My computer and desk/table set up also worked really well.  Most of the time, I set my computer on the folded table which was sufficient for just using it.  When I needed some desk space, I folded out the leaves on the table and got a nice work surface.  Sitting in the chair with the wedge pillow was comfortable and the edge of the elevated bed made a comfortable armrest.  The only thing that was not perfect with it was the lagun pedestal failed to hold the table level and tilted.  I'm not sure how to fix it or if I'm doing something wrong.  Otherwise it was really nice to have the pedestal out of the way and not in the middle of the aisle and to be able to push the table out of the way or pull it close.  I internet search revealed that what I bought is a lagun style table mount and not the real thing.  Perhaps that is the source of the poorer grip and thus the tilt.

The drawer I made for the printer proved to be very helpful as well.  It worked great to have a printer on board and it gave me a good place to stow the laptops when traveling.  The half inch plywood proved to be plenty strong.  I found it better to use a surge protector power strip plugged into either the inverter powered outlet or the AC outlet for the electronics.

The straps I installed in the upper cabinets helped a lot in keeping things from falling out of the cabinets. I think using small bungees might be easier than the velcro straps I made.  Having the rings mounted in the front and half way back in the cabinet wall was helpful as things got used up.

Using many plastic storage boxes to contain things made it a lot easier to find and get things when I needed them.  I'm keeping things I need in my house in the same boxes because they worked so well and then they are a grab and go item for my next trip.

The shoe pocket thing I mounted on the closet door made accessing the numerous little things much easier.  However, it might have contributed to the failure of the door latch.

The LED lights were a great benefit. They barely use the battery power and work beautifully. Whenever boondocking, I used only the LED lights to conserve the battery and there was plenty of light. I need to replace the bath light with LEDs as I needed it when taking showers after dark. I used a little LED lantern instead. I think replacing the center florescent ceiling light with LED would be good.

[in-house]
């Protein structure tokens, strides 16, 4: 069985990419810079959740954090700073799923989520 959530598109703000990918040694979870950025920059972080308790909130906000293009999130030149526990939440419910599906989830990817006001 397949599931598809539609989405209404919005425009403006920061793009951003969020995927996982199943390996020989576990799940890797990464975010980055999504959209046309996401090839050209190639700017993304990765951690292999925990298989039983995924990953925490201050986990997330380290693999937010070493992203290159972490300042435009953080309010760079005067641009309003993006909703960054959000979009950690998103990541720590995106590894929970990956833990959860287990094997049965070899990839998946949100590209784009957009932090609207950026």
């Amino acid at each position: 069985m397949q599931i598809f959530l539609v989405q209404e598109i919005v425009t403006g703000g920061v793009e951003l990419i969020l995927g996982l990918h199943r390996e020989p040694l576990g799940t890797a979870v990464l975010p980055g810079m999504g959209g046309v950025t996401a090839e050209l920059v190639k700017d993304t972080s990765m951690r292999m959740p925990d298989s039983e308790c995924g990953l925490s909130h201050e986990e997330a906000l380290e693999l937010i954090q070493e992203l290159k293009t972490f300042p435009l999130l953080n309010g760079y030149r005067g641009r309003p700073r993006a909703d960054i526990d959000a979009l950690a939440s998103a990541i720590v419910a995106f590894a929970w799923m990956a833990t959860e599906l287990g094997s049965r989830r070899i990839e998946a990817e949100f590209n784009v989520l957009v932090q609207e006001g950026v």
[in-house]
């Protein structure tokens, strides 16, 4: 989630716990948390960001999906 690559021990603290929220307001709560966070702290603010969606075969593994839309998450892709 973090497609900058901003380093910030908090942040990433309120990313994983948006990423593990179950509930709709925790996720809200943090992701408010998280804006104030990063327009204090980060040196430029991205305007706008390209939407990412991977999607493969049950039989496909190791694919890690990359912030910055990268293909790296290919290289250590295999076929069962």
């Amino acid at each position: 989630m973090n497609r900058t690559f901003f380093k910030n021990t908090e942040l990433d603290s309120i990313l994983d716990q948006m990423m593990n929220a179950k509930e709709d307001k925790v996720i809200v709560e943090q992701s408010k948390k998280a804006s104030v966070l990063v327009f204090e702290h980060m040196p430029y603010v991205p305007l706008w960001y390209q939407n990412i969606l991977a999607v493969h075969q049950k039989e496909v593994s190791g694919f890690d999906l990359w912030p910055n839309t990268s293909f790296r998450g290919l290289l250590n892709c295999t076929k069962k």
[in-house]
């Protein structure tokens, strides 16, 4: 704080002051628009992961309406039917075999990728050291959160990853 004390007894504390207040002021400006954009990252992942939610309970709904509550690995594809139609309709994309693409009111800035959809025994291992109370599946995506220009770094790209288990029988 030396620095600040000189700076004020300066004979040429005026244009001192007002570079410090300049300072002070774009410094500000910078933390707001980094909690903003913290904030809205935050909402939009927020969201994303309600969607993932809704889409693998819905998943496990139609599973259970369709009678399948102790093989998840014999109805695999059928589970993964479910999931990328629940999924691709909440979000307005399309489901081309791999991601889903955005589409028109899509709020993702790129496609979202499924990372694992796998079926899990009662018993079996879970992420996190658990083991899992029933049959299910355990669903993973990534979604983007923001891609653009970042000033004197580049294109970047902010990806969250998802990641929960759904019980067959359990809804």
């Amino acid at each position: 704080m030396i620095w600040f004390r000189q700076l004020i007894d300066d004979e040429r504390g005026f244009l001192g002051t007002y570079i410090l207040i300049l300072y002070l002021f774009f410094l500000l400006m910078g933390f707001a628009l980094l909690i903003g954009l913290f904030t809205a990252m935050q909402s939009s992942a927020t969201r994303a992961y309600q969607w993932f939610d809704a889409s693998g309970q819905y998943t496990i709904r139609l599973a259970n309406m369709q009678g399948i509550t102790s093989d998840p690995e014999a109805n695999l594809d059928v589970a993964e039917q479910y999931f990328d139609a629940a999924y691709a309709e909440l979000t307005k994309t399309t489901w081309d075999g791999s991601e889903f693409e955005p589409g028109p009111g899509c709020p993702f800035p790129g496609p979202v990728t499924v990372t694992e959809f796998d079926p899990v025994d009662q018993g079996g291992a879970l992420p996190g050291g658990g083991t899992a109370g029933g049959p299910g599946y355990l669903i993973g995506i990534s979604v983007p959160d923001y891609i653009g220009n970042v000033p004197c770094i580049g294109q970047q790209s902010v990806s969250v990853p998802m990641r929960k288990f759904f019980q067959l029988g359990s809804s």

Having the battery monitor was great. I could tell how many amps everything was using. Sometimes, it looked like the fans were using a lot of amps while other times, it used few amps. Makes me wonder about the health of the fans. I'm intrigued by Technomadia's lithium batteries for more power in a smaller space and less weight.

Having the DC electric stay cool was great too. The trickle charger for the engine battery is working great. When not driving the van, but plugged in, it keeps the engine battery topped off.

The roof fan top screen I made kept the bug carnage in the fan down as hoped. The lower fan screen got rather dirty several times but cleaned off easily.

The wi-fi antenna I got worked pretty well to pick up free wi-fi signals inside the van so I could park outside a place and use it.

The not so good:
I really need a good refrigerator, preferably with a good freezer. The ice chest is a pain and very limited. I stopped feeding the dog raw because of it. I could only keep foods a few days.

Carpet in the van is stupid. The floor gets very dirty quickly and carpet is impossible to clean. The vinyl is easy to sweep with a whisk broom.  It is amazing how quickly dirt and fur collects on the floor so easy to sweep out is important.  I'm considering cork as a replacement a la the Vantramps solution.

I find it easier to shower with the bath doors open. It would be nice if there was some way of getting the shower curtain to be a bit in the aisle and still shed the water into the bath.

My van sliding door handle broke so I can't open it from the inside.

The latch on the closet door broke so I had to bungee it to close it.

I would really like to have the shades block out the light. I never use the day shades as the dark tint of the windows keeps people from seeing inside during the day. The night shades let too much light out at night and don't darken the van at all during the day.

I need to put ”Great Foam” in as many holes in the van body as I can find. The dirt road excursions let in a lot of dust.

The doors on my van for the lower cabinets are too short to make it easy to access things in there.  Something to keep in mind if I re-do the benches.